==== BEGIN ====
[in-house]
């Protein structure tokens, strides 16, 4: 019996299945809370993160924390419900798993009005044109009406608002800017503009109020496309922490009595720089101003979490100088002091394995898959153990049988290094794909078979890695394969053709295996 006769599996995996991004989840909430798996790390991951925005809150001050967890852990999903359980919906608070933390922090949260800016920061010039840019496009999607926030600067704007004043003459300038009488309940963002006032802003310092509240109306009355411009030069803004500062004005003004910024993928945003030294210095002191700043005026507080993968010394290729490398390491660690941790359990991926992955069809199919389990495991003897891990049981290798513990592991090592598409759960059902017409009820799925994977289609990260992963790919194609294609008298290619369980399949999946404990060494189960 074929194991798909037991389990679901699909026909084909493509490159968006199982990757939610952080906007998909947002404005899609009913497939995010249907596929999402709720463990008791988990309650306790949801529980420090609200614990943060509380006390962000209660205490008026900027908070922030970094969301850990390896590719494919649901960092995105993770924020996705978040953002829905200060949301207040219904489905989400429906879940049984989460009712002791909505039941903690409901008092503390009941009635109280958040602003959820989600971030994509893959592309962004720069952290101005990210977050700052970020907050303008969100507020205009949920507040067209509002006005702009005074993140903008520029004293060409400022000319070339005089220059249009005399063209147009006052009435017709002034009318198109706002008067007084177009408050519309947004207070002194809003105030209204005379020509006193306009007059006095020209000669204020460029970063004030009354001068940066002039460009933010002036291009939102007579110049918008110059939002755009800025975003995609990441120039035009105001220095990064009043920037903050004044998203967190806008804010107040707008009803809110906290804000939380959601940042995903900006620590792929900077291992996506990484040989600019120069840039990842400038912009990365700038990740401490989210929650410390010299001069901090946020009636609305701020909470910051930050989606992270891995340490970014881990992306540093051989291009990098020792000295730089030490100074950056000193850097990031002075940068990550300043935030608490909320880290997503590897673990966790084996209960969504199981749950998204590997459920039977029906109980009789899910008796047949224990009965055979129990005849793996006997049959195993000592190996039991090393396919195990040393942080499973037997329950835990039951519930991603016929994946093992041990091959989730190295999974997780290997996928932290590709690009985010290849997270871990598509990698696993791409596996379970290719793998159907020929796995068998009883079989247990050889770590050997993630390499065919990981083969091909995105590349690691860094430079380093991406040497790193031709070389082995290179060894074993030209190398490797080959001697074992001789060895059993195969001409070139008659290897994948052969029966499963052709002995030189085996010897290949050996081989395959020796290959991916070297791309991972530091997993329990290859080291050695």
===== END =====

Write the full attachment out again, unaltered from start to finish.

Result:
[in-house]
């Protein structure tokens, strides 16, 4: 019996299945809370993160924390419900798993009005044109009406608002800017503009109020496309922490009595720089101003979490100088002091394995898959153990049988290094794909078979890695394969053709295996 006769599996995996991004989840909430798996790390991951925005809150001050967890852990999903359980919906608070933390922090949260800016920061010039840019496009999607926030600067704007004043003459300038009488309940963002006032802003310092509240109306009355411009030069803004500062004005003004910024993928945003030294210095002191700043005026507080993968010394290729490398390491660690941790359990991926992955069809199919389990495991003897891990049981290798513990592991090592598409759960059902017409009820799925994977289609990260992963790919194609294609008298290619369980399949999946404990060494189960 074929194991798909037991389990679901699909026909084909493509490159968006199982990757939610952080906007998909947002404005899609009913497939995010249907596929999402709720463990008791988990309650306790949801529980420090609200614990943060509380006390962000209660205490008026900027908070922030970094969301850990390896590719494919649901960092995105993770924020996705978040953002829905200060949301207040219904489905989400429906879940049984989460009712002791909505039941903690409901008092503390009941009635109280958040602003959820989600971030994509893959592309962004720069952290101005990210977050700052970020907050303008969100507020205009949920507040067209509002006005702009005074993140903008520029004293060409400022000319070339005089220059249009005399063209147009006052009435017709002034009318198109706002008067007084177009408050519309947004207070002194809003105030209204005379020509006193306009007059006095020209000669204020460029970063004030009354001068940066002039460009933010002036291009939102007579110049918008110059939002755009800025975003995609990441120039035009105001220095990064009043920037903050004044998203967190806008804010107040707008009803809110906290804000939380959601940042995903900006620590792929900077291992996506990484040989600019120069840039990842400038912009990365700038990740401490989210929650410390010299001069901090946020009636609305701020909470910051930050989606992270891995340490970014881990992306540093051989291009990098020792000295730089030490100074950056000193850097990031002075940068990550300043935030608490909320880290997503590897673990966790084996209960969504199981749950998204590997459920039977029906109980009789899910008796047949224990009965055979129990005849793996006997049959195993000592190996039991090393396919195990040393942080499973037997329950835990039951519930991603016929994946093992041990091959989730190295999974997780290997996928932290590709690009985010290849997270871990598509990698696993791409596996379970290719793998159907020929796995068998009883079989247990050889770590050997993630390499065919990981083969091909995105590349690691860094430079380093991406040497790193031709070389082995290179060894074993030209190398490797080959001697074992001789060895059993195969001409070139008659290897994948052969029966499963052709002995030189085996010897290949050996081989395959020796290959991916070297791309991972530091997993329990290859080291050695």